"They're where an artist works out who they want to be, before they commit to an album," breakout emcee Angel Haze tells NME. "Mixtapes are the difference between an artist working out who want to be and who they are." The 20-year-old should know – her free-to-download 2012 tape 'Reservation' turned her from a New York unknown into one of hip-hop's fastest rising stars, with her debut album due later this year expected to be one of the biggest selling of 2013.
Haze follows in the path of fellow mixtape-to-mainstream successes Lil Wayne, Kendrick Lamar, Frank Ocean, A$AP Rocky and The Weeknd. Before the world knew of these great artists - they set alight their buzz on social media with mixtapes then mainstream follows. Well, you might argue that Weezy didn't start with mixtapes, but when his light was fading, he turned to mixtapes to remind people of his talent.
But could mixtapes also be the difference between sink and swim for a struggling music industry? The Weeknd's debut trilogy of albums had been available on his website for more than a year before being packaged together for a physical release by major label Island. That didn't stop more than 100,000 copies being snapped up in its first two months of release in the US alone. Sony, meanwhile, are already seeing a return on their reported $3m investment in Brooklyn fashionista A$AP Rocky, whose woozy brand of slow, sinister hip-hop went platinum recently with single 'Fuckin' Problem'. Haze isn't surprised.
"Of course those guys are doing well. Releasing a tape is a chance for people to check out your music, understand what you're about, then when you have a real album ready to go, you have a fan base there ready who are proud to have been there from the beginning with you. It's not enough these days to have a shitty 30-second clip on your Myspace page, a two minute video on YouTube. People are much more likely to give you a chance when you have something substantial out there for them to check out for free," A$AP Rocky.
But mixtapes are about more than revenue streams. Because they're released for free, there are looser laws on sampling that allow for greater creative freedom and more exciting crossovers. Case in point? Try Haze's own 'Classick' tape, which sees her borrow beats from Eminem and Lauryn Hill. "That tape was a blast. So often artists want to use a beat out of respect and homage but get caught up in red tape, you know? You can be so much more creative and flexible with it. I love those songs, and wouldn't have been able to put my own twist on them without some suits knocking down my door or some shit if I'd released it in stores or whatever." Haze adds: "They're also good in that you get a lot more experimental. A mixtape doesn't have to be coherent like an album. It's liberating." Listen to Frank Ocean and Kendrick Lamar's recent debut albums-proper and hear a little of how that fractured, experimental spirit has lingered – tracks stop, start and diverge again on thrilling tangents.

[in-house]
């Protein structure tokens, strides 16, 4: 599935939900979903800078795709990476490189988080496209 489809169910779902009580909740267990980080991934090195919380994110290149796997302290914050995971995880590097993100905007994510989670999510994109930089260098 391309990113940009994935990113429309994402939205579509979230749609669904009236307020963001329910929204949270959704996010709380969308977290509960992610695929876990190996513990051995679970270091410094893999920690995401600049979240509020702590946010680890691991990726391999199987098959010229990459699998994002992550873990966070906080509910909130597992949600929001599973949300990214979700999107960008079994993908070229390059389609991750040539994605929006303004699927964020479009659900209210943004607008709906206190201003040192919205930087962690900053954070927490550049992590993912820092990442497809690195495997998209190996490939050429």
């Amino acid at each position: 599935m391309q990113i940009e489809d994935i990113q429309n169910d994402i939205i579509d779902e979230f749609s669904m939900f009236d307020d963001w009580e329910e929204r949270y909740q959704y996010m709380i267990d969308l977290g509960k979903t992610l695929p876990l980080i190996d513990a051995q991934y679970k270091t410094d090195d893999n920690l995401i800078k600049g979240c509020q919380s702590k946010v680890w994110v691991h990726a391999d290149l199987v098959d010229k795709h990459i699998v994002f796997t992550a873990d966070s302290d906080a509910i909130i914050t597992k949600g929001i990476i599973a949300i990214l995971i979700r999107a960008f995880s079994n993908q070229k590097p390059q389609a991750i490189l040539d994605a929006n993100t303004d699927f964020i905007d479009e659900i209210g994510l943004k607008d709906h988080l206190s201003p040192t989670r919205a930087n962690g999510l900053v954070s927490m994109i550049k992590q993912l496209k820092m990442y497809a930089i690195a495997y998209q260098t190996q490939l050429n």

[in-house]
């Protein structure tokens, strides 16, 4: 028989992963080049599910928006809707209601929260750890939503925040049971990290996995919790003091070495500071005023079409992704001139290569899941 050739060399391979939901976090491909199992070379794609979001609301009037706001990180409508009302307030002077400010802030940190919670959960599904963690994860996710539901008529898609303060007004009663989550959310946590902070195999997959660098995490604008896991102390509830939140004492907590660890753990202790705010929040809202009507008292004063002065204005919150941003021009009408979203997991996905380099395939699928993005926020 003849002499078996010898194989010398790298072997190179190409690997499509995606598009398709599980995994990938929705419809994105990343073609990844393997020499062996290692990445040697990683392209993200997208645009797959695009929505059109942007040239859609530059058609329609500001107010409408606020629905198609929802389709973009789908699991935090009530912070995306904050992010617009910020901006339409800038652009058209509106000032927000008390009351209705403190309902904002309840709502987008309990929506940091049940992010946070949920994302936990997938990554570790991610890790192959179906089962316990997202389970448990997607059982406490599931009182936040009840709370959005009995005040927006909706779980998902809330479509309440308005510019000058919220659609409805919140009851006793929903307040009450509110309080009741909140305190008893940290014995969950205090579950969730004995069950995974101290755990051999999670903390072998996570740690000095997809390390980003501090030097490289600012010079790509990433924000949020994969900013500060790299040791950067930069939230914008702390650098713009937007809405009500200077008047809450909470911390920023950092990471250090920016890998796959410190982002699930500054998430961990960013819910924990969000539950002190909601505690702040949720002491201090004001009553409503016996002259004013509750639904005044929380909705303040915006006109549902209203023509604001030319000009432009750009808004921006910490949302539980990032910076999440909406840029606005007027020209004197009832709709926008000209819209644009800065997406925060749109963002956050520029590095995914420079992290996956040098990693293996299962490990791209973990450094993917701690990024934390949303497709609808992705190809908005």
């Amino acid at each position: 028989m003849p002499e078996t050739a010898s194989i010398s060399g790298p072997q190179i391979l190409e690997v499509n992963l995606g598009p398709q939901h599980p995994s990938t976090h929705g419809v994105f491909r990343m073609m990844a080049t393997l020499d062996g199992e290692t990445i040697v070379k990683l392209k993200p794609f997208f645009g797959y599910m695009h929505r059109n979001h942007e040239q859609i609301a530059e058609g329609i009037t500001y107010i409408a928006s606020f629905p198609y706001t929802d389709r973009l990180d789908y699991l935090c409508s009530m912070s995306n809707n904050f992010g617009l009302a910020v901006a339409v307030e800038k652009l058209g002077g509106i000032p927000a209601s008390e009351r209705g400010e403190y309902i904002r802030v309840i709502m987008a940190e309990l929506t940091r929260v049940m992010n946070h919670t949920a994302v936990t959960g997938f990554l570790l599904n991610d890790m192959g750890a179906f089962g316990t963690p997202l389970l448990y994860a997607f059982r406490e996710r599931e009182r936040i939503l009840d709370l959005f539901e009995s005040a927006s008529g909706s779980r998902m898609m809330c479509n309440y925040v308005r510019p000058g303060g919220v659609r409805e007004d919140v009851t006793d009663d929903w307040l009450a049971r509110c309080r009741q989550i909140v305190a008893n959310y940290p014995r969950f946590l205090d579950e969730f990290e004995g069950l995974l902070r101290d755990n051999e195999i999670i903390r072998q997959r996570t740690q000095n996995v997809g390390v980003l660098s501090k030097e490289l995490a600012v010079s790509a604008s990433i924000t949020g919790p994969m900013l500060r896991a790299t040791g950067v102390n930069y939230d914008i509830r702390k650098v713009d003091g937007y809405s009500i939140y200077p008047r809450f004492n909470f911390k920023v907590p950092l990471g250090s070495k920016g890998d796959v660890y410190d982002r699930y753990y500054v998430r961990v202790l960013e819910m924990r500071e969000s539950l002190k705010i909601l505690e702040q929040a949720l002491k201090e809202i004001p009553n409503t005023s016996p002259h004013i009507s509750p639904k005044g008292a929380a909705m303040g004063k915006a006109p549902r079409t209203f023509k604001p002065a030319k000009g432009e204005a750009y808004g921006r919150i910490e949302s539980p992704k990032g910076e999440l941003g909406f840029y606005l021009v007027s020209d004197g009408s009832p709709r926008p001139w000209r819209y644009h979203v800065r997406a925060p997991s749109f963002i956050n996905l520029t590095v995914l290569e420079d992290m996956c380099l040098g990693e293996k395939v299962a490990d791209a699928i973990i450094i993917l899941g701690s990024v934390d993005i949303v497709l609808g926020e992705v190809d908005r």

They might be a relatively new answer to the music industry's problems, but mixtapes are in fact pretty much as old as rap music itself. With the emergence of the cassette format came tapes of Grandmaster Flash, Kool Herc, Afrika Bambaataa and other hip-hop pioneers' party mixes, traded in the streets and on West Coast corners. From here, the format became a rite of passage for any rapper towards broader success, with everyone from Snoop Dogg to Sean 'Puff Daddy' Combs circulating tapes. By the time 50 Cent hit number one with his debut album Get Rich Or Die Tryin',' to this day the fourth best-selling hip-hop album of all time, he had released over 20 tapes. "I saturated the street market 'cos mixtapes are the entry level of hip-hop," he explained to MTV in 2003. Established artists like Kanye West, Rick Ross and Drake continue to put out occasional tapes because according to Fiddy, "They're the way of proving your credibility, proving you're still real, to the people on the street."
You might wonder why any mentions of South African artists aren’t - well mention ten that build their fan base with free music? That's right you will probably end on three or maybe to push it, count five. Others might argue that why give away something you have worked so hard for? Well, the African industry is a whole different ball game altogether - 9ja artists are making a killing compared to many other countries. What are they doing right that others are doing wrong? That's a whole new topic by itself, but Ice Prince blew up with Oleku way before he had an album. The single was up on sites to download he toured with just a few tracks under his belt.
Mixtapes may have evolved in the digital age, now no longer distributed on the street but on hosting sites. Bilal gave away a mixture on Facebook - all one needed to do was like his page and BANG!! download link.